Shipping papers are documents that can be used by first responders to learn about materials loaded aboard any type of transport vehicle. Although the term “shipping paper” is found in the Code of Federal Regulations that govern transportation of hazardous materials, those engaged in highway transportation may refer to shipping papers by other names that include bill of lading, delivery receipt, shipping order, or delivery confirmation.
Shipping papers for items regulated as hazardous materials will include very specific types of information while shipments of “unregulated” materials may not be accompanied by documentation of any kind or the information available may be limited. There may be only one or two shipping papers on a truck when transporting bulk shipments intended for one or two deliveries, or there may be numerous shipping papers on trucks that contain “miscellaneous” shipments intended for delivery to several different locations. This latter situation is sometimes referred to as trucks carrying “LTL” or “less-than-truckload” shipments.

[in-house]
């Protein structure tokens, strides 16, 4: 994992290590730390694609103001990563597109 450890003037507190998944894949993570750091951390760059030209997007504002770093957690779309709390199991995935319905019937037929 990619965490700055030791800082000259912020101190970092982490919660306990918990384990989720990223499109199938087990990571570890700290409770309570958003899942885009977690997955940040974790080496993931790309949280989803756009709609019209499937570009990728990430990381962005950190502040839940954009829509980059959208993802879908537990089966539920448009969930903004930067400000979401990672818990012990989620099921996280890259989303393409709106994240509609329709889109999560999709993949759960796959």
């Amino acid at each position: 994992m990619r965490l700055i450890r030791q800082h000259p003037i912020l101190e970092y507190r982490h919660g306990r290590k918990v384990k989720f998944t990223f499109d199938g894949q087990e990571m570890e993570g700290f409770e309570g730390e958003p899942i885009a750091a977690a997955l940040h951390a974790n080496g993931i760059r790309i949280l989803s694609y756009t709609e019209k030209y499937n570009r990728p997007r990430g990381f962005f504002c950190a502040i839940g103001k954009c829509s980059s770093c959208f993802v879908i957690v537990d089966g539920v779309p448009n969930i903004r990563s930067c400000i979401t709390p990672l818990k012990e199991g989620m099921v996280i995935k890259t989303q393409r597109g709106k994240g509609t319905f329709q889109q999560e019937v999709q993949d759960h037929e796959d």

Shipping papers for shipments of hazardous materials regulated by the federal transportation regulations will usually include the following types of information for each regulated item:
- Proper shipping name of the material
- Hazard class and four-digit identification number
- Total quantity of materials
- Number and type of packages
- Packing Group
- Emergency response telephone number
In addition to this information for each regulated hazardous material shipment, shipping papers will also include:
- Shipper (origin)
- Consignee (destination)